In 1948, during President Juan Perón's first term of office, the seven British- and three French-owned railway companies then operating in Argentina, were purchased by the state. These companies, together with those that were already state-owned, where grouped, according to their track gauge and locality, into a total of six state-owned companies which later became divisions of the state-owned holding company Ferrocarriles Argentinos.
In the latter half of the 19th century British and French-owned railway companies had played an important role in the economic development of Argentina. Between 1856 and 1914 the nation's railway network grew to become the largest in Latin America. The foreign investment provided by these companies had helped to transform Argentina from a relatively underdeveloped, rural country, with many isolated communities, into one which was becoming an increasingly prosperous agricultural producer and exporter.
The foreign-owned railway companies had developed under the protection of the Argentine's strong property rights of the time.
The rail networks of the various companies generally radiated inland from the major ports of Buenos Aires and Rosario and were primarily designed to speed the export of agricultural products from the provinces to European markets. The lack of interlinking between the many radial lines meant that the integration of the country’s interior was probably slower than it would have been had domestic needs been a priority.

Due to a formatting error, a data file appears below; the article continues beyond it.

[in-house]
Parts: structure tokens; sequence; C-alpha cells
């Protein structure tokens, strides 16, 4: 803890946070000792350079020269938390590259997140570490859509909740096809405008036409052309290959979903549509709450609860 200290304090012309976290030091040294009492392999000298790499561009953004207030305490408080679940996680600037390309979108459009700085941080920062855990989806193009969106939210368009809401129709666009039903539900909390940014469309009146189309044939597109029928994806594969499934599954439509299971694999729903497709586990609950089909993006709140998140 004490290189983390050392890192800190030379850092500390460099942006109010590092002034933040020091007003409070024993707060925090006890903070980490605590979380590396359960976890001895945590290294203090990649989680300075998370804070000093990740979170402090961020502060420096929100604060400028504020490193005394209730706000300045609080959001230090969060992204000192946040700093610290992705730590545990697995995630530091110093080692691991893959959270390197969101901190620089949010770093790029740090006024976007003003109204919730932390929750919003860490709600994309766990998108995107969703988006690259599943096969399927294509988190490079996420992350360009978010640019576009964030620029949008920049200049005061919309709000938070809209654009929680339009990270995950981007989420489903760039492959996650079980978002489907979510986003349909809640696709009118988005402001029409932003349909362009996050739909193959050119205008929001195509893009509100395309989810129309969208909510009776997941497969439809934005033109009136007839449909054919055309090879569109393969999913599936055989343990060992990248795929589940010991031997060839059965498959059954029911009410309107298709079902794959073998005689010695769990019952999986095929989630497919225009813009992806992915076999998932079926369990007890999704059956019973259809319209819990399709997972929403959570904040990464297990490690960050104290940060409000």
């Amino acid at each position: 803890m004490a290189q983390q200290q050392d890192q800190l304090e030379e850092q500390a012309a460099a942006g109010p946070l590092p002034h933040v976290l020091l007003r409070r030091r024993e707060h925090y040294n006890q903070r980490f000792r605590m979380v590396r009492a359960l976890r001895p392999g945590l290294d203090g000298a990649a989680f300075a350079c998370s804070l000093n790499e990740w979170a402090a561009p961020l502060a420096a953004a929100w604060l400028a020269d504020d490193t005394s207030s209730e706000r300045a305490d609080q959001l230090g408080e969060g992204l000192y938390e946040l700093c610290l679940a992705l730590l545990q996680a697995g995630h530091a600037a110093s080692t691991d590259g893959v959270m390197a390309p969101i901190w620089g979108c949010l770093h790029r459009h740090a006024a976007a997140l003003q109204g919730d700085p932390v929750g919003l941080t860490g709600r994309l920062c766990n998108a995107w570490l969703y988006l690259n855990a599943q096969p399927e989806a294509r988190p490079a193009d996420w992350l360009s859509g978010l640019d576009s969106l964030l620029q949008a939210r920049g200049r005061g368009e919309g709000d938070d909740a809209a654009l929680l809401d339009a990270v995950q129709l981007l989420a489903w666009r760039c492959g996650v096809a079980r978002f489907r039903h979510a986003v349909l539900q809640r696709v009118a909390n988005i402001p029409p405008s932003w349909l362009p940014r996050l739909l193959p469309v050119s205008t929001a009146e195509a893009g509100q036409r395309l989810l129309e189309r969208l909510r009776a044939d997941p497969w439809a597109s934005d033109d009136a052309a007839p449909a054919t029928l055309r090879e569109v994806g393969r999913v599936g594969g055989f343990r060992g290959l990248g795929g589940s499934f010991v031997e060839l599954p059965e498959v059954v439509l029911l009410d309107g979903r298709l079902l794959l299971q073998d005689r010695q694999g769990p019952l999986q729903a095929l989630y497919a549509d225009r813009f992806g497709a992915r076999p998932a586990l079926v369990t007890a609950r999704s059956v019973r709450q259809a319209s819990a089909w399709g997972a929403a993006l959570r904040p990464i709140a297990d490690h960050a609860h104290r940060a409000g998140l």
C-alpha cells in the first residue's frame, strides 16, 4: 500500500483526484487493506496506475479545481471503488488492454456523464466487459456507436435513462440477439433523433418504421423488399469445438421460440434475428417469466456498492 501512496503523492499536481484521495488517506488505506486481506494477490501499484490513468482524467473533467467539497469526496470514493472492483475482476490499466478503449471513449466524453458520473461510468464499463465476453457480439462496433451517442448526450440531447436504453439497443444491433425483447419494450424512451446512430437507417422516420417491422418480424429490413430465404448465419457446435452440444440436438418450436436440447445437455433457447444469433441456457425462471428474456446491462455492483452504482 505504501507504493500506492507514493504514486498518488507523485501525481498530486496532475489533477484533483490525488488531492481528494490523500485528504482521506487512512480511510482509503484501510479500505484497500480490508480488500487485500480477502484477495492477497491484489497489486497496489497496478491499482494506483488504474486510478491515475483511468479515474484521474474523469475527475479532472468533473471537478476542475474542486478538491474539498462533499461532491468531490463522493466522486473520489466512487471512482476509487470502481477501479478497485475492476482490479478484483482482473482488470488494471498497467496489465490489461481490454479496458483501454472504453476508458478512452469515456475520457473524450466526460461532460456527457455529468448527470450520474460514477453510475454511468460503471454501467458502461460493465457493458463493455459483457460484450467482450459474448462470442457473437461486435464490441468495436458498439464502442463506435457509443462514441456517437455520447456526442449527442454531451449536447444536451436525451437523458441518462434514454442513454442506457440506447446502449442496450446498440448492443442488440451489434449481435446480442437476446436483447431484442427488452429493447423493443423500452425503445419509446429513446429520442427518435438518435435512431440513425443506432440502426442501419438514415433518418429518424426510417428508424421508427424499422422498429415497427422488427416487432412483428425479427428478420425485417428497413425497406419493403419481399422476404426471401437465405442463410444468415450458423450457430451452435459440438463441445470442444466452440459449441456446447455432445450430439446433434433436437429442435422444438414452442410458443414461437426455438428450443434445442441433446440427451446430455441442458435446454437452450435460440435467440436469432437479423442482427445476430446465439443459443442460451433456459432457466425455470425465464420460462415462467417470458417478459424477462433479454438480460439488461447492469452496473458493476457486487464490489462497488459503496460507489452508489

During World War II it had not been possible to import railway equipment or materials which meant that there was an urgent need for track, locomotive and rolling stock renewal by the time nationalisation took place in 1948. Also railways were beginning to face stiff competition from road transport as improvements in the national road network were made.
By the time the railways were nationalised in 1948, during President Perón's first term in office, the growth in economic nationalism in the country had reached a point where, for many Argentines in search of self-determination, the foreign-owned railways had become symbols of the control of the country's economy by foreign powers.
Between 1936 and 1939 the once British-owned metre gauge Córdoba Central, Transandine and Central Chubut had already been nationalised. As from 1 March 1948 the remaining British-owned railway companies in Argentina also became the property of the government. These were the four broad gauge companies: BA Great Southern, Central Argentine, BA & Pacific and the BA Western; the